Sign up for tax alert emails    GTNU homepage    Tax newsroom    Email document    Print document    Download document

March 15, 2021

Canada: Prince Edward Island issues budget 202122

On 12 March 2021, Prince Edward Island Finance Minister Darlene Compton tabled the province’s fiscal 2021–22 budget. The budget contains tax measures affecting individuals and corporations.

The Minister anticipates a deficit of CA$120.0m1 for 2020–21 and projects a deficit of $112.1m for 2021–22, followed by further reduced deficits for each of the next two fiscal years ($45.7m for 2022–23 and $27.9m for 2023–24).

The following is a brief summary of the key tax measures.

Business tax measures

Corporate tax rates

No changes are proposed to the general corporate income tax rate. However, effective 1 January 2022, the small-business tax rate will decrease to 1% from 2%. The $500,000 small-business limit remains unchanged.

Prince Edward Island’s (PEI) current and proposed future corporate income tax rates are summarized in Table A.

Table A – 2021 PEI corporate tax rates


Current rates


Proposed rates



Federal and PEI combined


Federal and PEI combined

Small-business tax rate* **





General corporate tax rate*





* Rates represent calendar-year rates unless otherwise indicated.
** In accordance with its 2020–21 budget tabled on 17 June 2020, Prince Edward Island has reduced its small-business rate from 3% to 2% effective 1 January 2021.

Personal tax

Personal income tax rates

The budget does not include any changes to personal income tax rates.

The 2021 PEI personal tax rates are summarized in Table B.

Table B – 2021 PEI personal tax rates

First bracket rate

Second bracket rate

Third bracket rate

$0 to $31,984

$31,985 to $63,969

Above $63,969




In addition, there is a 10% surtax on provincial income tax in excess of $12,500.

For taxable income in excess of $99,781, the 2021 combined federal-Prince Edward Island personal income tax rates are outlined in Table C.

Table C – Combined 2021 federal and PEI personal tax rates


Ordinary income*

Eligible dividends

Non-eligible dividends

$99,782 to $151,978




$151,979 to $216,511**




Above $216,511




*The rate on capital gains is one-half the ordinary income tax rate.
**The federal basic personal amount comprises two elements: the base amount ($12,421 for 2021) and an additional amount ($1,387 for 2021). The additional amount is reduced for individuals with net income in excess of $151,978 and is fully eliminated for individuals with net income in excess of $216,511. Consequently, the additional amount is clawed back on net income in excess of $151,978 until the additional tax credit of $208 is eliminated; this results in additional federal income tax (e.g., 0.32% on ordinary income) on net income between $151,979 and $216,511.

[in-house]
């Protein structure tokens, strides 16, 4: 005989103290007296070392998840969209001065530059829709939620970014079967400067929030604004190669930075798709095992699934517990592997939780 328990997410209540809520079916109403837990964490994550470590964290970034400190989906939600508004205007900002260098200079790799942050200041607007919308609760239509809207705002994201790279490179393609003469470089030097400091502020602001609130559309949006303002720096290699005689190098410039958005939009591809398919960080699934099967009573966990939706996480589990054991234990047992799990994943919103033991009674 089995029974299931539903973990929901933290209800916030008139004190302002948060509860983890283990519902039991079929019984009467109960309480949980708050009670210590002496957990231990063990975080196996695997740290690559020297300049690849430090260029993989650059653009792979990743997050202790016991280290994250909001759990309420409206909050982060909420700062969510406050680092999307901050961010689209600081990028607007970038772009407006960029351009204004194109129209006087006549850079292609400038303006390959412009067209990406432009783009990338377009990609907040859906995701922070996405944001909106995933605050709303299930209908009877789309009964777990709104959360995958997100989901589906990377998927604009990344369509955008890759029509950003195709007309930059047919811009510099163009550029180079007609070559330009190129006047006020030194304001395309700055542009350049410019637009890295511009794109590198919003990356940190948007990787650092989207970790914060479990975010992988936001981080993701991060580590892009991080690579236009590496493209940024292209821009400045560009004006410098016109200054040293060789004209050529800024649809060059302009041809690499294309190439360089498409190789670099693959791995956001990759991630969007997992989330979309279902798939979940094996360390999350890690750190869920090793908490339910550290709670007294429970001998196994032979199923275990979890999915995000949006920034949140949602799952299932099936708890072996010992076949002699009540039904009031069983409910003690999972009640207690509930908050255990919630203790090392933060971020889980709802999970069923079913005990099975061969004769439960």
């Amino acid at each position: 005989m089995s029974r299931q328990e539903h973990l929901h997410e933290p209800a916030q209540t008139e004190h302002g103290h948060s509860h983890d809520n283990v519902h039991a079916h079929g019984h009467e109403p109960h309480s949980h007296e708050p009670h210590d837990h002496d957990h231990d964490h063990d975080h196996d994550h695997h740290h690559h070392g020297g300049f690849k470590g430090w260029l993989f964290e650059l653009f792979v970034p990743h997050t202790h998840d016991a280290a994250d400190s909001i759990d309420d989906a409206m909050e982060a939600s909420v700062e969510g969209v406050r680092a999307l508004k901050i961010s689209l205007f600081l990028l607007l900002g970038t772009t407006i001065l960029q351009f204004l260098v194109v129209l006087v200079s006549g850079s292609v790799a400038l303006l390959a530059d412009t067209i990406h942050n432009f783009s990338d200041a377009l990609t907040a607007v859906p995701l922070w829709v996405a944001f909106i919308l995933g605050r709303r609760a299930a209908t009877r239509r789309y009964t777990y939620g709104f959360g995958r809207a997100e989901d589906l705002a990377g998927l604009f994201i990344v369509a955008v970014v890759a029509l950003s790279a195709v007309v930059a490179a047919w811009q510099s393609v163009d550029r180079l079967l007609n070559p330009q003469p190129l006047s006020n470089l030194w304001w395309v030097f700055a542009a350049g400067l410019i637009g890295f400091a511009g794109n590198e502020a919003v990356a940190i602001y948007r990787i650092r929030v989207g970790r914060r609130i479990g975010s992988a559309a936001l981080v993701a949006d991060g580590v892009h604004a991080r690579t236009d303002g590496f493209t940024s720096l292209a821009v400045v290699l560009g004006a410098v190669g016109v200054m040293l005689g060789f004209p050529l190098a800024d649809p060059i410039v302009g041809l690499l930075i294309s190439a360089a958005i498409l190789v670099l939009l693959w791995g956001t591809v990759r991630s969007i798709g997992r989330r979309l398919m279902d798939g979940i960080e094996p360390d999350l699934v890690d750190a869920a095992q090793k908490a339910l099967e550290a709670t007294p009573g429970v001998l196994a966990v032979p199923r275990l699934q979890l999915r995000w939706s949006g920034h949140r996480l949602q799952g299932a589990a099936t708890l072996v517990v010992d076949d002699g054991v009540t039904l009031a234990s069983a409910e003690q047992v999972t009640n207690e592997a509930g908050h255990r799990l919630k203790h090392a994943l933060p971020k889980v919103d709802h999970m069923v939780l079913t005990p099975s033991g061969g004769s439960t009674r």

Personal tax credits

This budget proposes changes to the following personal credits/amounts:

  • Increase in the basic personal income tax exemption to $11,250 from $10,500 as of 1 January 2022 (the intent of the Government is to raise the exemption to $12,000 over the course of its mandate, which started in 2019)
  • Increase in the low-income tax reduction threshold to $20,000 from $19,000 as of 1 January 2022


For additional information with respect to this Alert, please contact the following:

Ernst & Young LLP (Canada), Toronto

Ernst & Young LLP (Canada), Quebec and Atlantic Canada

Ernst & Young LLP (Canada), Prairies

Ernst & Young LLP (Canada), Vancouver



  1. Currency references in this Alert are to the CA$.

The information contained herein is general in nature and is not intended, and should not be construed, as legal, accounting or tax advice or opinion provided by Ernst & Young LLP to the reader. The reader also is cautioned that this material may not be applicable to, or suitable for, the reader's specific circumstances or needs, and may require consideration of non-tax and other tax factors if any action is to be contemplated. The reader should contact his or her Ernst & Young LLP or other tax professional prior to taking any action based upon this information. Ernst & Young LLP assumes no obligation to inform the reader of any changes in tax laws or other factors that could affect the information contained herein.


Copyright © 2024, Ernst & Young LLP.


All rights reserved. No part of this document may be reproduced, retransmitted or otherwise redistributed in any form or by any means, electronic or mechanical, including by photocopying, facsimile transmission, recording, rekeying, or using any information storage and retrieval system, without written permission from Ernst & Young LLP.


Any U.S. tax advice contained herein was not intended or written to be used, and cannot be used, by the recipient for the purpose of avoiding penalties that may be imposed under the Internal Revenue Code or applicable state or local tax law provisions.


"EY" refers to the global organisation, and may refer to one or more, of the member firms of Ernst & Young Global Limited, each of which is a separate legal entity. Ernst & Young Global Limited, a UK company limited by guarantee, does not provide services to clients.


Privacy  |  Cookies  |  BCR  |  Legal  |  Global Code of Conduct Opt out of all email from EY Global Limited.


Cookie Settings

This site uses cookies to provide you with a personalized browsing experience and allows us to understand more about you. More information on the cookies we use can be found here. By clicking 'Yes, I accept' you agree and consent to our use of cookies. More information on what these cookies are and how we use them, including how you can manage them, is outlined in our Privacy Notice. Please note that your decision to decline the use of cookies is limited to this site only, and not in relation to other EY sites or Please refer to the privacy notice/policy on these sites for more information.

Yes, I accept         Find out more